14. Arnel Pineda. Though certainly not a household name, Arnel Pineda is now the lead singer of one of the biggest rock bands of all time. After posting videos of his band at the time, The Zoo, performing covers on YouTube in 2007, Pined was invited to audition to become the lead singer of Journey (longtime lead singer Steve Perry was replaced in 1998, and a number of different musicians rotated through the role over the next decade). Pineda got the job, and has been with the band ever since.
The first album with Pined behind the microphone debuted at number five on the Billboard charts, and the 2008 tour took in more than $35 million in gross receipts.
15. Bo Burnham. Burnham started with videos of his comedic songs–some early hits included “Bo Fo’ Sho” and “My Whole Family (Thinks I’m Gay)”–and rode the remarkable response to a deal with Comedy Central Records before his 18th birthday. Since then, he’s released multiple full-length comedy albums, signed a deal to write music for a Judd Apatow movie, and developed his own show on MTV, “Zach Stone Is Gonna Be Famous” (which was cancelled after one season).
16. Liam Kyle Sullivan. This struggling performer caught a break when his song “Shoes,” performed by alter ego (in drag) Kelly, went viral and won a People’s Choice award for user generated video. Sullivan’s YouTube channel has more then 300,000 subscribers, and “Shoes” has been viewed more than 50 million times.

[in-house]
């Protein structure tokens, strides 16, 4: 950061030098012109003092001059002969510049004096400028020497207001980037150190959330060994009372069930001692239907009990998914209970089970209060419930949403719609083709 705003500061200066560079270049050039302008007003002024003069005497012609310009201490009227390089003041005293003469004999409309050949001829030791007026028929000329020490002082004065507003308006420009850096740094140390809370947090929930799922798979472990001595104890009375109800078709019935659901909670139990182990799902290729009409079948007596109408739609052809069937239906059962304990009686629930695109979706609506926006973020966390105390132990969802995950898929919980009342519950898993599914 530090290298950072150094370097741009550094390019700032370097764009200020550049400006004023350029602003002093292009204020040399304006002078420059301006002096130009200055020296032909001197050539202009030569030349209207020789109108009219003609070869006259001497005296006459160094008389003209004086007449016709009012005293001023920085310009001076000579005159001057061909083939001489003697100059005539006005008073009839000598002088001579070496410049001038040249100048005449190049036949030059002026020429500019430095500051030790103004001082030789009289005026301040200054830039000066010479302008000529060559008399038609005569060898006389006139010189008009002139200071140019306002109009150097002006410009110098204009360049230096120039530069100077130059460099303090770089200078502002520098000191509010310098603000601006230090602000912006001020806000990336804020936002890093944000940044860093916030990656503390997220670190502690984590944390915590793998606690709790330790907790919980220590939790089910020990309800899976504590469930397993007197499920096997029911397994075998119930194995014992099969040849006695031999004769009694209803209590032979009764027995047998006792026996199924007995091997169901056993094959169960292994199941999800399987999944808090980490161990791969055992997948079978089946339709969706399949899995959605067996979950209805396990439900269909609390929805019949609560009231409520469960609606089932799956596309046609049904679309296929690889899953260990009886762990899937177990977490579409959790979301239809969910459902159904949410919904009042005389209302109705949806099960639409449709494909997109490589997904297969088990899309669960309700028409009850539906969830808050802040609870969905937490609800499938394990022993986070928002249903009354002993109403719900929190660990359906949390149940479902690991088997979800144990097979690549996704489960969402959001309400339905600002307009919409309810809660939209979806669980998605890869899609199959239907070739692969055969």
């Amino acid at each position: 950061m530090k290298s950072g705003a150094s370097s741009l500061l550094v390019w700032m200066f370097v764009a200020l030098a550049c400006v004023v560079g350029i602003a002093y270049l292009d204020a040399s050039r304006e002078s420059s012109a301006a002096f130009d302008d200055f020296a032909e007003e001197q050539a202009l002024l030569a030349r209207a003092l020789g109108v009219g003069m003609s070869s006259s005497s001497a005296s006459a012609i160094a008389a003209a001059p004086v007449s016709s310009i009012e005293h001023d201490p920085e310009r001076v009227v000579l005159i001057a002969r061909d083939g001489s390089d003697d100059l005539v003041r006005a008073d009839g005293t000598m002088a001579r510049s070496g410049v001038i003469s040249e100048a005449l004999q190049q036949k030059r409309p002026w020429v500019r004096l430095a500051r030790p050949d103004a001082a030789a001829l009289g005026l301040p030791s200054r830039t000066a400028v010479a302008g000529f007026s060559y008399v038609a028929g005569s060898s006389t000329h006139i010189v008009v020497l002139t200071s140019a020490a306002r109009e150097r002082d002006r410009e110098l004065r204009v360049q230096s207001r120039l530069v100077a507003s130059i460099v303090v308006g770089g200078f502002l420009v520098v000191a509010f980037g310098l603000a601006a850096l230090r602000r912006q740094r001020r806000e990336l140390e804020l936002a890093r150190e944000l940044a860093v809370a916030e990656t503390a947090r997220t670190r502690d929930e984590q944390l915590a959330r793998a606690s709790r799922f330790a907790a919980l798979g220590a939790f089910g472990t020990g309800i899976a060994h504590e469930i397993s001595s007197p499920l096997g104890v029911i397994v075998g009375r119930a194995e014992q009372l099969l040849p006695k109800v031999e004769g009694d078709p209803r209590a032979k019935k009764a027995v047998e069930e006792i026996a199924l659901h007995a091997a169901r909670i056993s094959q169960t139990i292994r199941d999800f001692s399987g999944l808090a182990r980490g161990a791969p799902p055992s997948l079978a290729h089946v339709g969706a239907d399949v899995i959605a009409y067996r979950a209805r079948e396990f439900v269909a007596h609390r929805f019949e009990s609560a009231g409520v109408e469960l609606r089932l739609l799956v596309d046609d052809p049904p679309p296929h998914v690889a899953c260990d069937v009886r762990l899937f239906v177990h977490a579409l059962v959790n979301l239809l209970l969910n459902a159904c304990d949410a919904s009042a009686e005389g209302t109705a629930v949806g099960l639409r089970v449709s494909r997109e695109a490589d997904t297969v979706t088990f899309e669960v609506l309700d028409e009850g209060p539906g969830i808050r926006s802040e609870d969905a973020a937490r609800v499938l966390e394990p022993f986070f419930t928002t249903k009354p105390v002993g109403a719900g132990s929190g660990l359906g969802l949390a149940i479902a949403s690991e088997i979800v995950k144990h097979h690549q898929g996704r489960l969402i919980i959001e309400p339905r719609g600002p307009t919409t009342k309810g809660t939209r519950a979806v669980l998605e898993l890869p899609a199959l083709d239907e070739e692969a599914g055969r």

He’s also made appearances on multiple TV shows (including “Gilmore Girls”) and has put out two albums.
17. Brooke Brodack. After dropping out of college and working as a hostess at a restaurant, Brooke Brodack started posting short comedy videos to YouTube in late 2005. She was offered a development contract from Carson Daly (though nothing came of that arrangement) and eventually starred on the video content site “It’s Your Show TV”. “Brookers” was called the “first real YouTube star” by the New Yorker.
18. Jimmy Fallon. OK, so Jimmy Fallon wasn’t discovered on YouTube and would probably be a successful comedian without the site. But the former SNL star, and current host of “The Tonight Show”, owes at least part of his success to an impressive YouTube following. Among late night hosts, Fallon has used YouTube early and often to build up a massive following of younger viewers who prefer to consume content through a computer as opposed to live TV. His popularity among younger viewers–built on the impressive collection of YouTube videos–helped him land one of the most coveted jobs in show biz (and a reported $12 million annual salary).
Fallon’s official YouTube channel has about 633,000 subscribers, which is nearly ten times the 66,000 subscribers to Leno’s YouTube channel (Letterman doesn’t even have his own YouTube channel; his videos go up under the main CBS account).
In perhaps a more recent trend, countless athletes now have YouTube to thank for their college scholarships and even professional tryouts.
19. Havard Rugland. This Norwegian soccer player became a YouTube hit after uploading his “Kickalicious” video featuring impressive trick shots. That video eventually found its way into NFL circles, and Rugland is now a member of the Detroit Lions after signing a free agent contract in April.
20. Alex Tanney. After going undrafted out of Division III Monmouth College, Alex Tanney was a long shot to ever get a chance with an NFL team. But a YouTube video of the quarterback making some ridiculous trick shot throws got the attention of a few general managers, and helped him land tryouts with different organizations.